New, breastfeeding mothers worry about all kinds of things: ”Is my baby latching correctly? Why does she want to nurse so often? Is it normal for my nipples to be so sore? Why does she only want to nurse in one position?”
What moms may not realize is that chiropractic care for their infant could resolve many common breastfeeding difficulties. The birthing process can be traumatic for your baby, putting stress on his head and spine. As a result, your baby may have biomechanical injuries that are affecting his ability to breastfeed.
Some of the most common indicators of difficulty with breastfeeding are:
Babies who cannot latch firmly
Babies who can latch and not sustain sucking
Babies who are unable to smoothly coordinate suckling, swallowing, and breathing
Babies who can feed in only one position
Babies who seem dissatisfied when nursing or who remain fussy and distressed throughout the day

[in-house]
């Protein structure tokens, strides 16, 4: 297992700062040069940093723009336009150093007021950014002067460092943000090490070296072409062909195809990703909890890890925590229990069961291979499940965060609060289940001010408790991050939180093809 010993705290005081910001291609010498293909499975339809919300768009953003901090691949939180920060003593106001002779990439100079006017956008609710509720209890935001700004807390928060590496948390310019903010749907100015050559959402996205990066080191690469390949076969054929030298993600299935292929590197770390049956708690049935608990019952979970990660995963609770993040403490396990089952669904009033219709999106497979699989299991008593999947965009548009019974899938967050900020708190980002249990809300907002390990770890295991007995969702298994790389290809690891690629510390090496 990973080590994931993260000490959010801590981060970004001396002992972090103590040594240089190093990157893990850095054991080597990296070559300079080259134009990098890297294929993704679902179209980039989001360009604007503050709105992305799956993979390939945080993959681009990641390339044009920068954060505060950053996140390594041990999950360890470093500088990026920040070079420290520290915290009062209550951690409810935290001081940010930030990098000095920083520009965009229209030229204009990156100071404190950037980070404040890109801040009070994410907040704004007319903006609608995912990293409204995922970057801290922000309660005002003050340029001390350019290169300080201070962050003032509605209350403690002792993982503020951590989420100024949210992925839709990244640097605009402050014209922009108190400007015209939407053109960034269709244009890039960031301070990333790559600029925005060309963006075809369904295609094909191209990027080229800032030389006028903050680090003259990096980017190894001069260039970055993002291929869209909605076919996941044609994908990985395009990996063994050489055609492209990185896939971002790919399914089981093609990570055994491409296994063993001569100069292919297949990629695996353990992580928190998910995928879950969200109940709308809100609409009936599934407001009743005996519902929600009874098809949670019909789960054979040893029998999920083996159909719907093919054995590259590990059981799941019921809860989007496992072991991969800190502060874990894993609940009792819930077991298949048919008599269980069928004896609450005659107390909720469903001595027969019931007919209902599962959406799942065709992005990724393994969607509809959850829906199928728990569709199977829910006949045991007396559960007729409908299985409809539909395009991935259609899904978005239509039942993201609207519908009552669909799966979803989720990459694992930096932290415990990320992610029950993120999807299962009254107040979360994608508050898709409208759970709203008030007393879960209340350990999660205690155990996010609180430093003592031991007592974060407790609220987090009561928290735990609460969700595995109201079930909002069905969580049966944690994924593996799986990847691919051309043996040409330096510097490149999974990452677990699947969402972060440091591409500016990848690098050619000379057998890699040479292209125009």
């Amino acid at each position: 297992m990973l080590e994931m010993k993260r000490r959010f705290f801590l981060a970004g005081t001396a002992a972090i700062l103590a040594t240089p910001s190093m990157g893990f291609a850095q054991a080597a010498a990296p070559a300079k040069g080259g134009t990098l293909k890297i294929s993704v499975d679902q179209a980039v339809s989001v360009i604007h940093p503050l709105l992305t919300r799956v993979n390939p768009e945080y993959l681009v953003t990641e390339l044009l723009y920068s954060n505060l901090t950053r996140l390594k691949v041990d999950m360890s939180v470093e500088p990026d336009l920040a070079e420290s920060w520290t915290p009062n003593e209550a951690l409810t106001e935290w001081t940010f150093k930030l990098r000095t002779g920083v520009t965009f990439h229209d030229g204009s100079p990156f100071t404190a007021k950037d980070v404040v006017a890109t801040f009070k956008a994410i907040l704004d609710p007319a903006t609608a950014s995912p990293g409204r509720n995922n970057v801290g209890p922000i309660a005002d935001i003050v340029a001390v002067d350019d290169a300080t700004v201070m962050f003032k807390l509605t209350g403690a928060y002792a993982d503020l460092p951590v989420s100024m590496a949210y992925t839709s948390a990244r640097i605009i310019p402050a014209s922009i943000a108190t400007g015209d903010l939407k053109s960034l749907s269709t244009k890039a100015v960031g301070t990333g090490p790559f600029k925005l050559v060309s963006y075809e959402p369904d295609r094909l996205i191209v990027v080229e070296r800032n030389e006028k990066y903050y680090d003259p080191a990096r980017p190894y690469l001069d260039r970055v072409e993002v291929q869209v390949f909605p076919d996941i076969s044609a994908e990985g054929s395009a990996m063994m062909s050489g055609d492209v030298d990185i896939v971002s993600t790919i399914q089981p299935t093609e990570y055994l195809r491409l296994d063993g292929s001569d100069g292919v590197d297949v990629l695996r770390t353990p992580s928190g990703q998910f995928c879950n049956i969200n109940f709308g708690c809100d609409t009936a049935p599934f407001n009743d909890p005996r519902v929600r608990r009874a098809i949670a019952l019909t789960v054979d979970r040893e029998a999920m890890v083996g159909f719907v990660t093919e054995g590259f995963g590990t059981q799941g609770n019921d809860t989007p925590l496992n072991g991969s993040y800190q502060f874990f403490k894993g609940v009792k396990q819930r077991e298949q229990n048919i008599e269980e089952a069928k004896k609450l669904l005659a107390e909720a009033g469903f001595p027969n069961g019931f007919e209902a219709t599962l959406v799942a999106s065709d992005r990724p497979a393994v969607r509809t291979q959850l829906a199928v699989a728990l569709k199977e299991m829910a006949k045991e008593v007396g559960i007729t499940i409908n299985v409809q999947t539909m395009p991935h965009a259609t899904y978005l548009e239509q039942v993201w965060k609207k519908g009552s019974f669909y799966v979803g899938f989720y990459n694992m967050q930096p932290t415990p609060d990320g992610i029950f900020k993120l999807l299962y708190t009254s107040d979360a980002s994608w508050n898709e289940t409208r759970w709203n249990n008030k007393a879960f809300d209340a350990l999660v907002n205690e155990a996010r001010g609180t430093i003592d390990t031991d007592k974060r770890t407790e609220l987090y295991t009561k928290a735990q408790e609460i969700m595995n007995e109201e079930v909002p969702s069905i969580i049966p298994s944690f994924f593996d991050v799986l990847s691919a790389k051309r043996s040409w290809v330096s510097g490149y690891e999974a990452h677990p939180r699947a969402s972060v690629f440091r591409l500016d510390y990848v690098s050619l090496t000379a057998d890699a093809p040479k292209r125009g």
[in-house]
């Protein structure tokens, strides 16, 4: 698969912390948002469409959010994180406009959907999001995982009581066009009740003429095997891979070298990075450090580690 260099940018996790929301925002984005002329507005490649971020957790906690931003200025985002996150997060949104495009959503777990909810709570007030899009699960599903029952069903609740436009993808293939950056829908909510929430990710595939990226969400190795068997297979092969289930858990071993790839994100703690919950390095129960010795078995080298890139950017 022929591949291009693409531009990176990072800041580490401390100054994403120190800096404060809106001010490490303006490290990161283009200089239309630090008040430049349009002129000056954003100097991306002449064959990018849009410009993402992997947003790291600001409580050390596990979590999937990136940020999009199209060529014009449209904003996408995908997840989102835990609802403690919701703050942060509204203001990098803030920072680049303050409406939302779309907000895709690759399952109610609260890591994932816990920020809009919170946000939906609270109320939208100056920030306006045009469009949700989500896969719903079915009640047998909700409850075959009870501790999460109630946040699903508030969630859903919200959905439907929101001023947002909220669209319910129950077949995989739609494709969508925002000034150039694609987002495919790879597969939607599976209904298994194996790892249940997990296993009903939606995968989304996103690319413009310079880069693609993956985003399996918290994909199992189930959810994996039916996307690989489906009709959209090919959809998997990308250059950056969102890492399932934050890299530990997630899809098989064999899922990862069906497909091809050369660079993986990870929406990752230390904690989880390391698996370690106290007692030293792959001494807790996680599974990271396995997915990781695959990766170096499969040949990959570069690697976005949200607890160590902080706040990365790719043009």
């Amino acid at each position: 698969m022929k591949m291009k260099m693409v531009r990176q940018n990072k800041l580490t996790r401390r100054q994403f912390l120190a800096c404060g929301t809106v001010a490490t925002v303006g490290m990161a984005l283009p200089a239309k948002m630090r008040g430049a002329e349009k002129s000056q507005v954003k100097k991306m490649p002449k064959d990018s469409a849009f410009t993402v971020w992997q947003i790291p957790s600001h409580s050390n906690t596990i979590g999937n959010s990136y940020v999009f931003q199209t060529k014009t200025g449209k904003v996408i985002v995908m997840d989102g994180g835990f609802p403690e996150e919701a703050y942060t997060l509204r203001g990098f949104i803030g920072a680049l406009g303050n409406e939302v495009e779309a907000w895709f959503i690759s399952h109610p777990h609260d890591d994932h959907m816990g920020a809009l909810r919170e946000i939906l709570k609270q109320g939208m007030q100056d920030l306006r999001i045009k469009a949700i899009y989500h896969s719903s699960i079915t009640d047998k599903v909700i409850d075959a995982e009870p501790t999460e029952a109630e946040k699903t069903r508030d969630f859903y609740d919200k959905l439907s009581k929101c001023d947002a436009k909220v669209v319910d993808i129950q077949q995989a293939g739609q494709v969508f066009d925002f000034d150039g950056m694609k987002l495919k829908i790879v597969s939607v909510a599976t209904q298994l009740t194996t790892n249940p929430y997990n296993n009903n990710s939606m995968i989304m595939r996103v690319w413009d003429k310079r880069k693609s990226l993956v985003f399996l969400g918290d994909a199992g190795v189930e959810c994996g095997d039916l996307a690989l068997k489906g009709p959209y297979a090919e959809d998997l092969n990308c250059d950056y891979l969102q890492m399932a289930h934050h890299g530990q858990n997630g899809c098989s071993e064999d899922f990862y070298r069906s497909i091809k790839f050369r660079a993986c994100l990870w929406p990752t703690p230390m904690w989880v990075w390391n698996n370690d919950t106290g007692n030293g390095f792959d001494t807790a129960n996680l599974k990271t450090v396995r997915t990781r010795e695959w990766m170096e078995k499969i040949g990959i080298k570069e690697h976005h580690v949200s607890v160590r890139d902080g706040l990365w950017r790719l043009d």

Babies who chew and damage the mother’s nipples
Babies who may not feed any better from other devices
Babies who have the need to suck 24/7
(excerpted from Breastfeeding Difficulties and Chiropractic)
Exclusive breastfeeding is best for the first six months, for all kinds of good reasons. Breastfeeding boosts your baby’s immune system, strengthens your emotional bond, and provides the nutritional support he needs for physical and neurological development.
Moms set out with the best of intentions, but when breastfeeding difficulties arise, they often give up early, because they can’t find the support or solutions they need to successfully continue.
Chiropractor Jeanne Ohm, in Pathways to Wellness, suggests that chiropractic care may be the missing link. Chiropractic addresses the underlying biomechanical causes behind your baby’s breastfeeding difficulties, so you and your baby can continue enjoying the benefits of breastfeeding. It’s one more excellent reason to schedule a chiropractic exam for your newborn, in support of his lifelong health and well-being.
Get more breastfeeding help in our blog, Five Breastfeeding Tips for Mom.
Source: Pathways to Family Wellness magazine, Issue #11.